I was very young when I first fell in love. Maybe a bit too young to even properly grasp the true power of the magic I was being introduced to. Too young to realise that there would be no turning back now. It began with my first novel. The words carefully crafted and arranged by the author, took me on a journey through worlds unknown, across the oceans, bringing on an avalanche of emotions I wasn’t aware I was capable of, until then.
Then and there I professed my love for literature and its power to move even the sturdiest of mountains. And since then I’ve met many others who shared the same undying love for it. We’d often find ourselves lost in our own world discussing the stories that had captured us. It came as a pleasant surprise to know that, this magic that had wrapped us all in its warm embrace, worked differently on each of us. Though the words are the same, the way they played out in our heads were different. I marvelled at the realisation that there was more than one side to every story.
And my joy knew no bounds when I heard that 3 Indian artists had taken up a project to illustrate scenes from some major works of literary brilliance, like Brian Selznick’s novel ‘The Invention of Hugo Cabret’.
These two worlds colliding have always produced brilliant results in the past. Artists often take great inspiration from their favourite literature. And with the ability to bring to life the visuals formed by the words in their heads, through shapes and colours, they create a visual treat like none other.
The three artists who enlisted in this task are MetroDoodle, Priyanka Paul and Hanisha Tirumalasetty.
I was curious to see how these stories played out to them. And in what ways their versions of it were similar or dissimilar to mine. I’m glad to say I wasn’t disappointed.
The first masterpiece the three took a shot at was ‘The Invention of Hugo Cabret’.
This classic novel is probably one of my all-time favourites. Hugo takes us through the life of its young protagonist before and after the loss of his father. The boy’s gumption in his quest to find the key that would make his late father’s automaton work, had me rooting for him till the very end. Add to that the mystery of the true purpose of the apparatus, and Selznick’s creation is one for the ages.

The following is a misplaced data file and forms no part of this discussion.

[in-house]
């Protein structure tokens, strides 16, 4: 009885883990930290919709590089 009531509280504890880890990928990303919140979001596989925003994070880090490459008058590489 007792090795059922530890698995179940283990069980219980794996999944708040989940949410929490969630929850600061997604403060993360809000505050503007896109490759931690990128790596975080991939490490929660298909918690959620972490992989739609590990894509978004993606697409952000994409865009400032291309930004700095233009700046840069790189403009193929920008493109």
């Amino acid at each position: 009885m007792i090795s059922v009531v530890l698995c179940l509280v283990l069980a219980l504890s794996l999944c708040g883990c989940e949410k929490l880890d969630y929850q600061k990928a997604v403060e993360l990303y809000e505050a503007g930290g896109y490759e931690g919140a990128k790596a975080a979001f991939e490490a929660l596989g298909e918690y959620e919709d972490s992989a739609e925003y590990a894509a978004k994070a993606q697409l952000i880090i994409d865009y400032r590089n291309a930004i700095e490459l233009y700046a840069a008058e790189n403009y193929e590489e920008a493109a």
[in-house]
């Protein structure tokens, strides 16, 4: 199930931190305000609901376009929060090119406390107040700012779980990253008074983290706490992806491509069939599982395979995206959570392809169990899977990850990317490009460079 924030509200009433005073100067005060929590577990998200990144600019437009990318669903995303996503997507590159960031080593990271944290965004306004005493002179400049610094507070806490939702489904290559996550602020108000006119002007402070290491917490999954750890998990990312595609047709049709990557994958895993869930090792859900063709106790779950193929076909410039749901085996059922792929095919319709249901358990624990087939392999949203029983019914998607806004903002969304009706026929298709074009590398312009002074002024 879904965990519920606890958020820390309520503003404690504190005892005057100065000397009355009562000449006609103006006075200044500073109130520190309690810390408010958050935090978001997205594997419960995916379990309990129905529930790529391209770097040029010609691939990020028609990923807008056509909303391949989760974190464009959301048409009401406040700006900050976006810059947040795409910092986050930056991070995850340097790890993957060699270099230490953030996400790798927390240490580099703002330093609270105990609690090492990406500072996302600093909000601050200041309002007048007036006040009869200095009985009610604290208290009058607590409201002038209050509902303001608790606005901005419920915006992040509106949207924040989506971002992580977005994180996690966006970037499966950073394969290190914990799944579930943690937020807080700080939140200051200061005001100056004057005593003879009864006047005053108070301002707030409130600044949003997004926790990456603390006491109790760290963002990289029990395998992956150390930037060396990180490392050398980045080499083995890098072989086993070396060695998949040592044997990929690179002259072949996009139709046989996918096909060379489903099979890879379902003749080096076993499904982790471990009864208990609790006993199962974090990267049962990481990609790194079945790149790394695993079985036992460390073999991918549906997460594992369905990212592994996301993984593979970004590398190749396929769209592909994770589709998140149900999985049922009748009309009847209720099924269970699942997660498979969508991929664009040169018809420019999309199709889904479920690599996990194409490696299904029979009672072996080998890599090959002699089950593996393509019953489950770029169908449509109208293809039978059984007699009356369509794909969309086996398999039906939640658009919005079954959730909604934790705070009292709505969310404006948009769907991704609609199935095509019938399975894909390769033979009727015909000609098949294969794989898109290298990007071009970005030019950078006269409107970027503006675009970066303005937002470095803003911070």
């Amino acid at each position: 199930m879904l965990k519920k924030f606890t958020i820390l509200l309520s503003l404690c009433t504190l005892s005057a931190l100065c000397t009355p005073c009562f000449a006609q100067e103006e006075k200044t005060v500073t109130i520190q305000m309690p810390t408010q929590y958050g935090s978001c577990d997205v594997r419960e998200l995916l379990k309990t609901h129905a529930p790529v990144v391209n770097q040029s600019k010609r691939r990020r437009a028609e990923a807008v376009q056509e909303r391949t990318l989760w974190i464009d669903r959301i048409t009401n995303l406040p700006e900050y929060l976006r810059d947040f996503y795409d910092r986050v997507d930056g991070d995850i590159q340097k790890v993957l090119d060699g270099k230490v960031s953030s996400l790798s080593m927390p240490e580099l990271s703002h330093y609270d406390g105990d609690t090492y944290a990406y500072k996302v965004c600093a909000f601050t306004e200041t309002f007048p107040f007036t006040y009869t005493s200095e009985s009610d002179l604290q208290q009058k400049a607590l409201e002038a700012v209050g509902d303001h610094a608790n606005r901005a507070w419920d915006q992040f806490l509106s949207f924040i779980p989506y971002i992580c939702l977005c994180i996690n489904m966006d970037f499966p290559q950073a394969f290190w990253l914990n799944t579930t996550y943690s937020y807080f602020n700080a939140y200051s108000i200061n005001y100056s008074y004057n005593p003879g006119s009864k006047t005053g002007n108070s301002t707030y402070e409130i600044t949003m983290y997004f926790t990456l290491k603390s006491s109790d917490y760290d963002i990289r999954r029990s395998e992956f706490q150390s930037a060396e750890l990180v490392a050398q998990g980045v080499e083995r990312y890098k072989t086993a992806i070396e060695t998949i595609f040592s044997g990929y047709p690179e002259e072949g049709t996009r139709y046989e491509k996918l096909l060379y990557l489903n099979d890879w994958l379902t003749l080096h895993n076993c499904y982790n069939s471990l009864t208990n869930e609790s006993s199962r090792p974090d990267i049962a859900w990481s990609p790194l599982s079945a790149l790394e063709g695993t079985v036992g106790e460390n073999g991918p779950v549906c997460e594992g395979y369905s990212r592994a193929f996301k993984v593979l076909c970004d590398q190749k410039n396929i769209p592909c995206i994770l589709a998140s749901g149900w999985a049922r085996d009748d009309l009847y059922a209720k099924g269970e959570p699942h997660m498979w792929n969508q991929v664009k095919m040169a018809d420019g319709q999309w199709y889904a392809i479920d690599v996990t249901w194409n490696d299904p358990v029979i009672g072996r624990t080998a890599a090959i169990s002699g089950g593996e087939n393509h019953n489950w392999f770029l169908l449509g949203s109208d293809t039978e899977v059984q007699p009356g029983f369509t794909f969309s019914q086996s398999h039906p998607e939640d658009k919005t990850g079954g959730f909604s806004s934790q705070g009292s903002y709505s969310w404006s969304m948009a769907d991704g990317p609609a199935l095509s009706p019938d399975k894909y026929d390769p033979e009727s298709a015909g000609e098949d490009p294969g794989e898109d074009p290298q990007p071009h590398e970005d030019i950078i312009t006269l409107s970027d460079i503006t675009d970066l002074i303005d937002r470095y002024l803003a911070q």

Check out what impression this novel left on these artists:
1. Priyanka Paul.
2. Hanisha Tirumalasetty.
@hanisha.tirumalasetty gives an artistic spin on the Automaton described in the fiction novel 'The Invention of Hugo Cabret' by Brian Selznick that was adapted into the feature film 'Hugo' by Martin Scorsese. #AndPrivéHD presents #Bookmarked – words of authors brought alive by visionary filmmakers, weeknights at 7 PM.
Here’s what their interpretations look like side by side:
Beautiful isn’t it? Hanisha’s illustration shows you the tender moment shared by the father and son. MetroDoodle, on the other hand, has been more taken by the curious nature of the mysterious automaton. Priyanka portrays the young Hugo’s fascination at his father’s creation.
Even while watching the movie adaption of the novel, I had been mildly intrigued to notice how the creators had chosen to depict the scene in an entirely different manner to how I felt about the story. After mulling it over in my head for a while, I realised that when it comes to stories and art, there is no one specific way in which it can be comprehended. Like I said earlier, there is always more than one side to the story. And that’s the beauty of it.
Hanisha and Priyanka created one more artwork each, based on Dennis Lehane’s critically acclaimed novel ‘Shutter Island’.
This psychological thriller, with its cryptic characters, had me glued to the book while I attempted to find answers. What I had initially imagined would just be another crime novel, turned out to be so much more complex than that. Each turn in the story revealed a new layer to it that came at me from nowhere. This, till date, remains one of the books that I strongly suggest to fellow readers.
Hanisha remembers the novel by the dark morose air hanging around the mysterious Ashecliffe Hospital:
Even a look at her illustration which seems to be from the perspective of the U.S Marshal Edward ‘Teddy’ Daniels, gives you the chills.
Whereas, Priyanka remembers it by the protagonist’s attempts to navigate the mystery:
She depicts Teddy’s mistrust of the general haunting vibe of the hospital, as Chuck watches on, as always.
You can see how, as we compare Hanisha’s perspective against Priyanka’s, we can appreciate how each of us perceives and visualises the written word differently:
This thought-provoking project has been assigned to them by &Privé HD as part of their all-new property, Bookmarked which will showcase a few handpicked movies; while shedding light on the reality that every viewer reimagines the same story differently. Bookmarked will showcase the movie adaptations of some of the best of literary works to date, like ‘No Country For Old Men‘, ‘True Grit‘, ‘The Railway Man‘ and ‘Cloud Atlas‘, to name a few.
Be prepared to gain a new perspective & Feel The Other Side of these stories with Bookmarked, which brings to you one such classic every weeknight at 7 PM in the month of May.
I can hardly wait to watch these movies on &Privé HD, this time with an open mind, to try and spot another side to the stories. What about you?